In part two of this series of the Feed & Grain Podcast, Steven Kilger engages in a discussion with Jeff McClure, vice president of Safety and Regulatory Affairs at National Grain and Feed Association (NGFA), and Joe Mlynek, content creation expert and partner at Safety Made Simple about grain dryer safety and maintenance.
The trio delves into NGFA's commitment to safety education, sharing valuable insights on where to find essential safety resources for individuals, employees and customers within the feed manufacturing and grain handling industries.
Transcript has been edited for clarity.
Steven Kilger: Hi everyone, my name is Steven Kilger. I'm the managing editor for Feed & Grain and host of the Feed & Grain Podcast. Thank you so much for joining me today as we dive deep into the issues affecting the feed manufacturing, grain handling, and allied industries. Today, I'm once again talking to Jeff McClure, vice president of Safety and Regulatory Affairs at the National Grain and Feed Association also known as NGFA, and Joe Mlynek, content creation expert and partner at Safety Made Simple and a consultant at NGFA. This is the second podcast with Jeff and Joe. This time we're discussing grain driver safety and maintenance along with NGFA's commitment to safety education, and where to find safety education materials for you, your employees, and your customers.
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Kilger: I was going through the website when I was preparing for this interview for the podcast, listeners I do prepare every time. But I was going to the NGFA website and you guys had a really great video that you had recently been reposted to the top, I think he made it years ago, but really important from this NGFA safety and grain quality management video. Can you talk a little bit about what's in this and why you guys would recommend people going and at least watching this to get a refresher on how to properly manage grain quality?
Jess McCluer: Sure, I think this really, Joe just described that process for maintaining quality, it really talks about that step by step. And it also has the animation to go with that. And it's designed not only for those grain elevator boys but it's also designed for farmers. So really, while there's, I would say no silver bullet for monitoring and managing grain storage. There are certain steps that I think everyone recommends. It's just as Joe described, it's preparing the grain beds, drying the grain to proper moisture content, optimizing aeration, controlling the temperature, and checking the grain frequently. Right. So that's what I would say the primary outline of the video. If you go on to our website, ngfa.org/ safety, you can have the opportunity to view it and see those steps that I talked about know a little bit more detail.
Kilger: Yeah, it's a great thing to send to your co-op members or your grain elevator customers, if you have a newsletter and haven't linked it, send people that way. Because sharing information is how we ultimately save lives. So really important. So we talked about, the grain bin itself. The other big issue, this time of year is grain dryer fires, especially with high moisture grain. Can you talk a little bit about how grain dryers contribute to preserving grain quality, and why they're important? And then what hazards do they actually introduce into the process?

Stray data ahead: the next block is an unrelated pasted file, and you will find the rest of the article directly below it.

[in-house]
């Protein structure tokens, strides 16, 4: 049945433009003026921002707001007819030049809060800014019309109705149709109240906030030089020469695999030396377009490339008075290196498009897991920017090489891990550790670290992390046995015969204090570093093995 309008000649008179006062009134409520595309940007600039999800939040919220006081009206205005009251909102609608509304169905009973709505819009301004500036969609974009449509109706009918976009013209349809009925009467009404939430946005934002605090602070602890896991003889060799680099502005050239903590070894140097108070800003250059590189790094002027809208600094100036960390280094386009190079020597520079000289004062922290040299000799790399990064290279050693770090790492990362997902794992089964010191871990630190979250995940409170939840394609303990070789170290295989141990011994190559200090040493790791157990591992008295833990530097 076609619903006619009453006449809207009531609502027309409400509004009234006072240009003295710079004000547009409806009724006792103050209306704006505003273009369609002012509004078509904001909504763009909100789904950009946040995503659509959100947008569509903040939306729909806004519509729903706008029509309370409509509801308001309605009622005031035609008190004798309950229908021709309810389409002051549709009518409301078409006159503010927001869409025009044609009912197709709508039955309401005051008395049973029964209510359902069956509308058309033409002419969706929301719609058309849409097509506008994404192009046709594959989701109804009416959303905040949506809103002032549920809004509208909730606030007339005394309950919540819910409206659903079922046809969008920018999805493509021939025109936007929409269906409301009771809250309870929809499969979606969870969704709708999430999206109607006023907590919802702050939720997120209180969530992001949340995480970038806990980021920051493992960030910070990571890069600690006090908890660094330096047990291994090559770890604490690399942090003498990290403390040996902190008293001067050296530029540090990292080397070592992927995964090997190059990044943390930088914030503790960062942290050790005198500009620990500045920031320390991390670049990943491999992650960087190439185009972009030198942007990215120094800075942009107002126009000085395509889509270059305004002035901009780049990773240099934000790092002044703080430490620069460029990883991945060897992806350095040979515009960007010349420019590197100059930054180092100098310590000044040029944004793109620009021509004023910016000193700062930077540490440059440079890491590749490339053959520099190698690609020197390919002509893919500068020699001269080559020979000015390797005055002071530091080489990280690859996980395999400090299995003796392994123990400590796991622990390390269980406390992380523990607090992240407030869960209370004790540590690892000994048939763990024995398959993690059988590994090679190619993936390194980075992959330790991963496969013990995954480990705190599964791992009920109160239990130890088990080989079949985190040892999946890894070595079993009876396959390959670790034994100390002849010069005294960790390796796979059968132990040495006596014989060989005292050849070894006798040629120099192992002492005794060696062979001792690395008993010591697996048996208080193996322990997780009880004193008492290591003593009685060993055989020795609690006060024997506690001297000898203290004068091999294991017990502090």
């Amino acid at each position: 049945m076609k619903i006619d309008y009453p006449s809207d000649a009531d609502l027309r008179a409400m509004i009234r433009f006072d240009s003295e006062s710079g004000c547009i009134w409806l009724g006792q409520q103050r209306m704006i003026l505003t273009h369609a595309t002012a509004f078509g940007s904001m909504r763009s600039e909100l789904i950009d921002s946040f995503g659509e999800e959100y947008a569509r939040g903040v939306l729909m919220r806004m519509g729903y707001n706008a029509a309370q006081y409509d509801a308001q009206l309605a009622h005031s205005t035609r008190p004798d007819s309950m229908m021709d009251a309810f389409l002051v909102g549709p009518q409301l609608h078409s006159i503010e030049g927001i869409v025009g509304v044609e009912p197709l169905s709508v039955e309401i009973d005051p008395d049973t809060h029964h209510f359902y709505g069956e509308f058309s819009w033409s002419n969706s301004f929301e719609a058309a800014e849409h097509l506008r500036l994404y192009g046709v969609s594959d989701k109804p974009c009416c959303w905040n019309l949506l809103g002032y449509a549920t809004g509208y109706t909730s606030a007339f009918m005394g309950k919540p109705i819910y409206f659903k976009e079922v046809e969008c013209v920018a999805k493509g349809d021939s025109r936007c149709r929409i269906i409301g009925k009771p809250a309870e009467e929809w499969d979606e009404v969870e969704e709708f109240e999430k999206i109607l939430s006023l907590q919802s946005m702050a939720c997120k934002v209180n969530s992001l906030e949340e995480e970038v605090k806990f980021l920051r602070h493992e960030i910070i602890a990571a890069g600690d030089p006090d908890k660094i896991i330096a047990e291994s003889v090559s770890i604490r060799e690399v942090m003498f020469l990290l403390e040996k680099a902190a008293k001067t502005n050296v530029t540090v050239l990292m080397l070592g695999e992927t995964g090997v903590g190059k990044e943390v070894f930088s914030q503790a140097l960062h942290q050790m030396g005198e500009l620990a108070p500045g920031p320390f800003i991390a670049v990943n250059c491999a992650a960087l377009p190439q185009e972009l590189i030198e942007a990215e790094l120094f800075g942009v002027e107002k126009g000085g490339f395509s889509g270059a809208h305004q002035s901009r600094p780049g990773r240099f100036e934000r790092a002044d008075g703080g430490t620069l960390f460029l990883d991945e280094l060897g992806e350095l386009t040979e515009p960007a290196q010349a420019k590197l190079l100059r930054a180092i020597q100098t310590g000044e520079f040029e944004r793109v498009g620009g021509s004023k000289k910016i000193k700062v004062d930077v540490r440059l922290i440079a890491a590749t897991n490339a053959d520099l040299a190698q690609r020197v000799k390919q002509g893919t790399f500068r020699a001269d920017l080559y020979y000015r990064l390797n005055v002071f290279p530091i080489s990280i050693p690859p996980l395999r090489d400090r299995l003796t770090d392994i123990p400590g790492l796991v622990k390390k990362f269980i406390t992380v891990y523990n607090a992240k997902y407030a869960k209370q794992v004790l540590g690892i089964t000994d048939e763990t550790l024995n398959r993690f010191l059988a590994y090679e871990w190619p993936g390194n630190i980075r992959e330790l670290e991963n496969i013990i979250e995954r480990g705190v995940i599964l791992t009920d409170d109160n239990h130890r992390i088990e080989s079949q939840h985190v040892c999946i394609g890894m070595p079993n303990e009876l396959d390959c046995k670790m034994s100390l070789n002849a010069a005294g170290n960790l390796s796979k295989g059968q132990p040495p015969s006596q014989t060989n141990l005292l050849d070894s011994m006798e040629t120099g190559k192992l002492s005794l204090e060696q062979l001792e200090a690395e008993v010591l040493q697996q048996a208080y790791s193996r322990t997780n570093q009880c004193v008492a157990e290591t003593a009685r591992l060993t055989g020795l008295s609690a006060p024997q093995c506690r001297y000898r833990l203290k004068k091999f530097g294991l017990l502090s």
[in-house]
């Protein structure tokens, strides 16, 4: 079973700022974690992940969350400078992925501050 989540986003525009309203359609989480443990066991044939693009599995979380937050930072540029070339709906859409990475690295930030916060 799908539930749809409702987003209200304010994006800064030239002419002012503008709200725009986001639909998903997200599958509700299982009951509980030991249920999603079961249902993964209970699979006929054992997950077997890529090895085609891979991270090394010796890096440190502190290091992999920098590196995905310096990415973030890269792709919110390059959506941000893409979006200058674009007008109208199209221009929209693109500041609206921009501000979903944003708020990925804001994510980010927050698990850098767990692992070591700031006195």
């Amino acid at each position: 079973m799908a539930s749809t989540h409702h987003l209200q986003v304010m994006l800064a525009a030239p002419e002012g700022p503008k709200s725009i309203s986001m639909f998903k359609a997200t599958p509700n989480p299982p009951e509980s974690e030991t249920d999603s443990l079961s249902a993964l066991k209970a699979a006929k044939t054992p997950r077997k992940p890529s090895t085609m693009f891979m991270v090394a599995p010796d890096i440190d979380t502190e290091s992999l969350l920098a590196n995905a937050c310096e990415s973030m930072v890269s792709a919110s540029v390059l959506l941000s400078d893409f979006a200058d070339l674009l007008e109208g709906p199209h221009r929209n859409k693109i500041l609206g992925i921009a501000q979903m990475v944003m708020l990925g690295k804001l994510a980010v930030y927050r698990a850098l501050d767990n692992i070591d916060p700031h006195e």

Joe Mlynek: Yeah, so you know, as far as the quality permits, address moisture content, so that preserves the grain during during storage. So grain that's generally stored at high moisture, and temperature will spoil fast. It goes pretty bad. You know, the best comment ever heard about grain was actually at NGFA Convey some years ago, and a quality expert said, you know, once you put grain into a bin, the quality is not going to get any better. But we can preserve and prolong the life of it while it's in the bins. So, drying really prevents microbial growth, which can result in mold, and those types of things will then, in turn, increase the storage. But as far as potential hazards come to mind, one is grain dryer fires, which probably most of the listeners have seen pictures of. I've had a number of clients that have had those over the years. You can also have smoldering grain that could possibly enter into a grain storage structure which is never a good thing because that can cause fires in bins and also, consequently explosions and those types of things.
Kilger: Yeah, can you go a little more in-depth about kind of the common causes of dryer fire issues like plugging grain flow mechanical failures, what should people be on the lookout for?
Mlynek: Sure, you know clogged grain flow can result in small form grain or even foreign material within the dryer. This can result in the dryer fire or transfer of that smoldering or hot grain to a storage bin. So plugged grain is really the first thing that I've seen with some of our clients. And there are some things we can do about that to prevent those types of things. You can also have mechanical failures within the dryer itself. Could be like, the grain metering system or the unloading system, which is generally going to be augers or drags, that can also lead to grain dryer fires as well.
Kilger: Would you recommend some start-of-the-season maintenance overview of your grain dryer, especially if you're on a farm, and it maybe doesn't get used quite as often?
Mlynek: Preventive maintenance is really important. Again, I'll refer back to the NGFA safety tip sheets they have. The one on grain dryer fires really focuses on a couple of different things. But we know that preventive maintenance, probably, there's a lot of important things we need to do from a safety perspective at a grain elevator. But this, to me, it's one of the most important things, preventive maintenance. So a good PM program can reduce the potential for danger of fires, and downtime. And you want to make sure, that's important, especially when you're in the thick of it in the middle of harvest.